Possible weird/insecure configuration of an ISP router exposed unfiltered to public internet?
From: John Doe (security.department_at_tele2.ch)
To: firstname.lastname@example.org Date: Wed, 26 Jan 2005 17:00:17 +0100
after following this list for about a year, I have my first question to you,
and a apologize if I could have shortened my questions (English is not my
*** INTRO ***
Just for fun, I did the following with an IP address appearing in my server
bash-2.05b$ telnet aaa.bbb.ccc.ddd
Connected to aaa.bbb.ccc.ddd.
Escape character is '^]'.
User Access Verification
% Bad passwords
Connection closed by foreign host.
(As password, I entered three times ^C)
After a short whois "investigation" , I realized that the IP is part of the IP
range through which the customers of this ISP connect to the internet via
I know the person whose IP I telnet'ed: One of my customers handling sensitive
data, located in the same building as the ISP.
As a non-expert, I concluded that aaa.bbb.ccc.ddd must be a router of the ISP,
and that this may be a security problem / misconfiguration by the ISP.
So I contacted this ISP, giving the above example, and the ISP answered the
following: "It's a zyxel router. We don't want to restrict the IP range for
remote administration (by us) of the router. We didn't ever had any problems
with this configuration".
*** THE QUESTIONS ***
Am I right with the following "interpretations" of this issue and with my
reasons for these interpretations?
1. The ISP shouldn't have revealed the model of the router, because otherwise
I had to do some work to find out.
2. It's bad (hmmm... very bad) practice to expose a router unfiltered to the
public internet, because a) telnet is insecure due to plain text passwords,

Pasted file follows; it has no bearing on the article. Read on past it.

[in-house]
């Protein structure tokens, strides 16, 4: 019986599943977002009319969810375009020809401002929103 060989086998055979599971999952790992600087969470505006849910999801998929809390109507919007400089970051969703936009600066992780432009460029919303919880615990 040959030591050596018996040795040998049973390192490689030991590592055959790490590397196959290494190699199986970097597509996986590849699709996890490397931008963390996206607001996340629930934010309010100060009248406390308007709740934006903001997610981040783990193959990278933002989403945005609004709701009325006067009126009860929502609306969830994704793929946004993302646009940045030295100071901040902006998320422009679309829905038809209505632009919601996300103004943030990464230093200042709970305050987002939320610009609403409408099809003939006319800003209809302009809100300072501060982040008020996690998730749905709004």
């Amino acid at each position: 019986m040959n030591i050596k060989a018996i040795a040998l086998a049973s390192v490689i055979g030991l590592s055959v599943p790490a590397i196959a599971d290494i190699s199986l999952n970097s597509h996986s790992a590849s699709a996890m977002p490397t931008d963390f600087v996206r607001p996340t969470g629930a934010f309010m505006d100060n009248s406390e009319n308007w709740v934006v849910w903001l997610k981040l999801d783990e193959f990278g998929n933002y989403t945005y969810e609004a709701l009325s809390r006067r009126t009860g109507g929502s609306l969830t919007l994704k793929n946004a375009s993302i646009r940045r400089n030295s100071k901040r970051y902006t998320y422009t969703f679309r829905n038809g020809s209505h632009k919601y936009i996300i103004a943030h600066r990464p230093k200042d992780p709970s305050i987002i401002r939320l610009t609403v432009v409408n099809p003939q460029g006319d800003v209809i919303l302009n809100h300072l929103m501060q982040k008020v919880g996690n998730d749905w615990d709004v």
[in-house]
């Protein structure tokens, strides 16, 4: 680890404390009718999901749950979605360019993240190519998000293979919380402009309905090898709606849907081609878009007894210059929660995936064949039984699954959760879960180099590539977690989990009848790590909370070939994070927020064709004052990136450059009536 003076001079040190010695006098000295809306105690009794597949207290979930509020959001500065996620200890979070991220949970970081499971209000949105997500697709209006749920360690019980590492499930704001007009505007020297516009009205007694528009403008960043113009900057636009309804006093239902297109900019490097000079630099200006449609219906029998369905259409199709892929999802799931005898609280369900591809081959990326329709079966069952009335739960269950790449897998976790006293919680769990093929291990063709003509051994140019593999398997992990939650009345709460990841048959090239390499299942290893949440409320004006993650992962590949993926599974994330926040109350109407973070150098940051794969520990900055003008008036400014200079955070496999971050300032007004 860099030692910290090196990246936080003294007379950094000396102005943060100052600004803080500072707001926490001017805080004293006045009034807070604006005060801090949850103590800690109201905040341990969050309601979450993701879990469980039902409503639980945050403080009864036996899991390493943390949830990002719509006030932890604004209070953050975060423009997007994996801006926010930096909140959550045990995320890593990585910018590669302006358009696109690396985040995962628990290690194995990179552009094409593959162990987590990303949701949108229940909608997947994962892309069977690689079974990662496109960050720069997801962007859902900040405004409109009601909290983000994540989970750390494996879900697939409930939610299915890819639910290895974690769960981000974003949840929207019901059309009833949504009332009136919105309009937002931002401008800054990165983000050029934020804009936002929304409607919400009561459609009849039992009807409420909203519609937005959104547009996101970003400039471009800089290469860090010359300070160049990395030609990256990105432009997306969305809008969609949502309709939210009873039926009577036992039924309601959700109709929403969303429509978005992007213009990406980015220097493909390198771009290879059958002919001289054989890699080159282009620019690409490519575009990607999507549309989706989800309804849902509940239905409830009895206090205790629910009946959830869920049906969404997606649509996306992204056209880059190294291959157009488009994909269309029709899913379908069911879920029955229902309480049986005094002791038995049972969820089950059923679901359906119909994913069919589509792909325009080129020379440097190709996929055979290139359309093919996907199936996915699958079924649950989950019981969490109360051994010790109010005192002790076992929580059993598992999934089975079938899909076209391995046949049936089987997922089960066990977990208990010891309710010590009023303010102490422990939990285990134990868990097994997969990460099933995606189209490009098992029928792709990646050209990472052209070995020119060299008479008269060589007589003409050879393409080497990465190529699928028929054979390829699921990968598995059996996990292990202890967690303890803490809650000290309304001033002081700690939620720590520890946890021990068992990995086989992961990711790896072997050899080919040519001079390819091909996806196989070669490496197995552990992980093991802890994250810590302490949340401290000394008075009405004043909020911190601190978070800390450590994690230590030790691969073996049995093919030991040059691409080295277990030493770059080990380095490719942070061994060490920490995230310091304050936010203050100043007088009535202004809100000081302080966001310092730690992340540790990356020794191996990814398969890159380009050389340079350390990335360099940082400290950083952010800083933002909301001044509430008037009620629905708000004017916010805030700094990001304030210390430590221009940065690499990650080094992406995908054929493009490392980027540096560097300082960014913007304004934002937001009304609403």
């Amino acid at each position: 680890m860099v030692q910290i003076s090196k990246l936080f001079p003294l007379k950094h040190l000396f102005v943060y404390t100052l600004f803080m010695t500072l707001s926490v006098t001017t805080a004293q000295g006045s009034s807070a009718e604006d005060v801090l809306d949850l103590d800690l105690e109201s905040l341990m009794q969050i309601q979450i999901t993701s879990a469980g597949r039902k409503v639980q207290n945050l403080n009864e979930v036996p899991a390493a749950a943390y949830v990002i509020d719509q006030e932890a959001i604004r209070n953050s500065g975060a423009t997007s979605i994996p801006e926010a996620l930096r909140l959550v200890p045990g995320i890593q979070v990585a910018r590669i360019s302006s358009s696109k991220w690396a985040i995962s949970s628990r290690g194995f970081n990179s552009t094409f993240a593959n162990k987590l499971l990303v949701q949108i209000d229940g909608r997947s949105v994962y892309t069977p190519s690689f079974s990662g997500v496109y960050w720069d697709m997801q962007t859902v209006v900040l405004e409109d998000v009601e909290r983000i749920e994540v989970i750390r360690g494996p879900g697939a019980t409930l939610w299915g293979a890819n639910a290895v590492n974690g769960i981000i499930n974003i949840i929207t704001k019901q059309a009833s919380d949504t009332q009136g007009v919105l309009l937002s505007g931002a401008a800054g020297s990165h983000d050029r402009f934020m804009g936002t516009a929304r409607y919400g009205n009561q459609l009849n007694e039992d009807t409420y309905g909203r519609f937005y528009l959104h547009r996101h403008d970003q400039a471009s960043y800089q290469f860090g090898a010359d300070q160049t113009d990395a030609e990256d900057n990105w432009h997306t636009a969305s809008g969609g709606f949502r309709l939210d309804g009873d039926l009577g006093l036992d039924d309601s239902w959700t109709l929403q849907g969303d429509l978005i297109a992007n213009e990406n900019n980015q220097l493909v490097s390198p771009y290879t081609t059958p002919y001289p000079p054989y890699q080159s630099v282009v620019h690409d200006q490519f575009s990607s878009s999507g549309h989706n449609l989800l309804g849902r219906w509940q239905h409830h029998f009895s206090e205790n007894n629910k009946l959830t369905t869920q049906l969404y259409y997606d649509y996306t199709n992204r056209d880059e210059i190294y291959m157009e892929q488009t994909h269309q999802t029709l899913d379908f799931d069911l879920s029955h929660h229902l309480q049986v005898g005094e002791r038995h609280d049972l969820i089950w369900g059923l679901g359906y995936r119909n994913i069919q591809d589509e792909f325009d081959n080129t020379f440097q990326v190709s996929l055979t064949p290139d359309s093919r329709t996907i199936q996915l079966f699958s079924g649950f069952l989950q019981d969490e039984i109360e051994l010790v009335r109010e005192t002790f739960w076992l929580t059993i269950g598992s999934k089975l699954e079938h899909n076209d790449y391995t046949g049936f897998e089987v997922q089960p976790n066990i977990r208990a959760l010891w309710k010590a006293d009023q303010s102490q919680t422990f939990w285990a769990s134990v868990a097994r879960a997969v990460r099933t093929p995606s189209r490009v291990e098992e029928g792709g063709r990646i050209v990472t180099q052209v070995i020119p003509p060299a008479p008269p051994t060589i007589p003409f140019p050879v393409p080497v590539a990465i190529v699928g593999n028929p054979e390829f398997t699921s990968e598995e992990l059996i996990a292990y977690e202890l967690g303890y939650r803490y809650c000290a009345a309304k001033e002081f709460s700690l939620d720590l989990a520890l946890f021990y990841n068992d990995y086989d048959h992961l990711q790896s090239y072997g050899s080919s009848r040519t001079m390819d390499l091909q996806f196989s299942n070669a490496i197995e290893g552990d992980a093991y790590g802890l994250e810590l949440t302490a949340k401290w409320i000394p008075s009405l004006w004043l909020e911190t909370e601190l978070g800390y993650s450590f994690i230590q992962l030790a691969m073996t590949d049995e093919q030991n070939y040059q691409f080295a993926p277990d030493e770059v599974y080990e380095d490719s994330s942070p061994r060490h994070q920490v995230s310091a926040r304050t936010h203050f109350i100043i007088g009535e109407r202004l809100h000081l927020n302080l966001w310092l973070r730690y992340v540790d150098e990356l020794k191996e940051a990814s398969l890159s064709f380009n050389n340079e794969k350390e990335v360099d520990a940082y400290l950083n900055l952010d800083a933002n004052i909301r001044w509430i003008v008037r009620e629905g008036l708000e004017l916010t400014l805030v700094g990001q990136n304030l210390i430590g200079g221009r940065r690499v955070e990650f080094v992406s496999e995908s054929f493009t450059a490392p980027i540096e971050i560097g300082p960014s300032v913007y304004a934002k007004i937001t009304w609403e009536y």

b) the router is an important part of the network and should be specially
3. (not quite shure): Asking only for a password (and no user name) is bad,
because only one string has to be brute forced
4. (my main question!): The reason given by the ISP to expose the router is
totaly weird, because the IP range for _outgoing_ ADSL-connections is
irrelevant for router remote administration, which is performed in the
opposite direction and need's only one IP, p.ex. the one of the target router.
5. Probable reasons for the ISP <<not having had any problems>>: they didn't
realize an existing problem, or nobody tried to hack the router. Right?
If I'm right with point 4.,
*** SOLUTIONS? ***
a) use a ssh connection to the router (hm... possible with this router?)
b) put the router behind a firewall, ssh to the firewall and from there via
telnet to the router (even if it's not optimal to allow logins from the
outside to the router itself)
c) put the router behind a DMZ host which itself is behind a firewall, then
ssh through the firewall to the DMZ host and from there via telnet to the
router (there's still a telnet connection which could be sniffed by a
compromised host in the DMZ/local net)
I very appreciate every feedback from people having an overview on the
combination of the involved "issues". I plan to think hard about all your
answers, and getting further in (I don't hope: at the beginning of ;-) my
judgments concerning network security.
thanks a lot in advance!
P.S.: I don't have experience with ISP sized networks; my own network is
small, with one router/paketfilter (gentoo on PC) between ADSL-Modem and local
net. No DMZ. This is of course not optimal.